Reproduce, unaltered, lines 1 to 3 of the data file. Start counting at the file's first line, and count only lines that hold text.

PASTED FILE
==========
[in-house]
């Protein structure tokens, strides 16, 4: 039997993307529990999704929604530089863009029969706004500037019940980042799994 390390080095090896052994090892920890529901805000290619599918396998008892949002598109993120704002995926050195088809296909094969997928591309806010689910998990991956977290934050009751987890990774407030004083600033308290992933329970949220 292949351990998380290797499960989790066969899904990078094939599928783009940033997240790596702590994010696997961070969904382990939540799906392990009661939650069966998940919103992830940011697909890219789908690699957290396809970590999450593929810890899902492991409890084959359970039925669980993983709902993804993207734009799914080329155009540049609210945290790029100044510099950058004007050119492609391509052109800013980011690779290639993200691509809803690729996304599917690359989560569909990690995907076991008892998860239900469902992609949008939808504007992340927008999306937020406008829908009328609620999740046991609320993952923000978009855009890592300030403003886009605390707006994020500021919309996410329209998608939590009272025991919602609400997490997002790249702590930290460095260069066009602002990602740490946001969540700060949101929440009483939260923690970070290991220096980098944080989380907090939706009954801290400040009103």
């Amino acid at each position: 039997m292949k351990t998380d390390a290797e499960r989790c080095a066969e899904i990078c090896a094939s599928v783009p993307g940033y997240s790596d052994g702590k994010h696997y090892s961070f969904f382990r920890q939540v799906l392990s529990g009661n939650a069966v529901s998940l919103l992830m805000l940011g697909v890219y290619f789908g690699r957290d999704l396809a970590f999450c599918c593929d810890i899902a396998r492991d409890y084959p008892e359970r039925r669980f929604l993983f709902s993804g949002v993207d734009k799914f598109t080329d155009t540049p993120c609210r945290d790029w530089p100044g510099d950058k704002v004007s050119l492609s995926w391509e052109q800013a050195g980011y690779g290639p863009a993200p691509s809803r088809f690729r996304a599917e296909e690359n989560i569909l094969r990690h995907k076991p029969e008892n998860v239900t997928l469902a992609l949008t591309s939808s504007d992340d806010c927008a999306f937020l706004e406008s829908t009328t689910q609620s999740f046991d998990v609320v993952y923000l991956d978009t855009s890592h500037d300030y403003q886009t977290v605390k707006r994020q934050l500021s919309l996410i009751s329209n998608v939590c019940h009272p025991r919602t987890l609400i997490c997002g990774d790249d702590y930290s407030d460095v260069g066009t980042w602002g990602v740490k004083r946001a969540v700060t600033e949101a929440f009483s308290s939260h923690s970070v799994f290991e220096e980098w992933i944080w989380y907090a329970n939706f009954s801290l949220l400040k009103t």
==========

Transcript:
[in-house]
């Protein structure tokens, strides 16, 4: 039997993307529990999704929604530089863009029969706004500037019940980042799994 390390080095090896052994090892920890529901805000290619599918396998008892949002598109993120704002995926050195088809296909094969997928591309806010689910998990991956977290934050009751987890990774407030004083600033308290992933329970949220 292949351990998380290797499960989790066969899904990078094939599928783009940033997240790596702590994010696997961070969904382990939540799906392990009661939650069966998940919103992830940011697909890219789908690699957290396809970590999450593929810890899902492991409890084959359970039925669980993983709902993804993207734009799914080329155009540049609210945290790029100044510099950058004007050119492609391509052109800013980011690779290639993200691509809803690729996304599917690359989560569909990690995907076991008892998860239900469902992609949008939808504007992340927008999306937020406008829908009328609620999740046991609320993952923000978009855009890592300030403003886009605390707006994020500021919309996410329209998608939590009272025991919602609400997490997002790249702590930290460095260069066009602002990602740490946001969540700060949101929440009483939260923690970070290991220096980098944080989380907090939706009954801290400040009103």
């Amino acid at each position: 039997m292949k351990t998380d390390a290797e499960r989790c080095a066969e899904i990078c090896a094939s599928v783009p993307g940033y997240s790596d052994g702590k994010h696997y090892s961070f969904f382990r920890q939540v799906l392990s529990g009661n939650a069966v529901s998940l919103l992830m805000l940011g697909v890219y290619f789908g690699r957290d999704l396809a970590f999450c599918c593929d810890i899902a396998r492991d409890y084959p008892e359970r039925r669980f929604l993983f709902s993804g949002v993207d734009k799914f598109t080329d155009t540049p993120c609210r945290d790029w530089p100044g510099d950058k704002v004007s050119l492609s995926w391509e052109q800013a050195g980011y690779g290639p863009a993200p691509s809803r088809f690729r996304a599917e296909e690359n989560i569909l094969r990690h995907k076991p029969e008892n998860v239900t997928l469902a992609l949008t591309s939808s504007d992340d806010c927008a999306f937020l706004e406008s829908t009328t689910q609620s999740f046991d998990v609320v993952y923000l991956d978009t855009s890592h500037d300030y403003q886009t977290v605390k707006r994020q934050l500021s919309l996410i009751s329209n998608v939590c019940h009272p025991r919602t987890l609400i997490c997002g990774d790249d702590y930290s407030d460095v260069g066009t980042w602002g990602v740490k004083r946001a969540v700060t600033e949101a929440f009483s308290s939260h923690s970070v799994f290991e220096e980098w992933i944080w989380y907090a329970n939706f009954s801290l949220l400040k009103t």